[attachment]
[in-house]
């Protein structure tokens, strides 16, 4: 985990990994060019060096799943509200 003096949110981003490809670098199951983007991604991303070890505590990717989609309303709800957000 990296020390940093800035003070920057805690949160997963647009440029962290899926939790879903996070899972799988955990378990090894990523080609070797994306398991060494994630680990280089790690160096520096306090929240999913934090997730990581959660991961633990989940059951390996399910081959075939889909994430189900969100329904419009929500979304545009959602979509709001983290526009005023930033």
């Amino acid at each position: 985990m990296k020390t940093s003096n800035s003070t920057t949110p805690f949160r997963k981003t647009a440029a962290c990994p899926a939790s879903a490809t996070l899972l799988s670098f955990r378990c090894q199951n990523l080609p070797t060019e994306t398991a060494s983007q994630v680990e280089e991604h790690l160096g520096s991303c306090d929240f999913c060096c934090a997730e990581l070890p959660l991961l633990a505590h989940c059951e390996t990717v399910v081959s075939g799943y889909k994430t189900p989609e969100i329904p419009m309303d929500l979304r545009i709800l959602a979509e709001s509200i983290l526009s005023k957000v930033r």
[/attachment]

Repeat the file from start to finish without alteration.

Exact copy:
[in-house]
């Protein structure tokens, strides 16, 4: 985990990994060019060096799943509200 003096949110981003490809670098199951983007991604991303070890505590990717989609309303709800957000 990296020390940093800035003070920057805690949160997963647009440029962290899926939790879903996070899972799988955990378990090894990523080609070797994306398991060494994630680990280089790690160096520096306090929240999913934090997730990581959660991961633990989940059951390996399910081959075939889909994430189900969100329904419009929500979304545009959602979509709001983290526009005023930033």
């Amino acid at each position: 985990m990296k020390t940093s003096n800035s003070t920057t949110p805690f949160r997963k981003t647009a440029a962290c990994p899926a939790s879903a490809t996070l899972l799988s670098f955990r378990c090894q199951n990523l080609p070797t060019e994306t398991a060494s983007q994630v680990e280089e991604h790690l160096g520096s991303c306090d929240f999913c060096c934090a997730e990581l070890p959660l991961l633990a505590h989940c059951e390996t990717v399910v081959s075939g799943y889909k994430t189900p989609e969100i329904p419009m309303d929500l979304r545009i709800l959602a979509e709001s509200i983290l526009s005023k957000v930033r």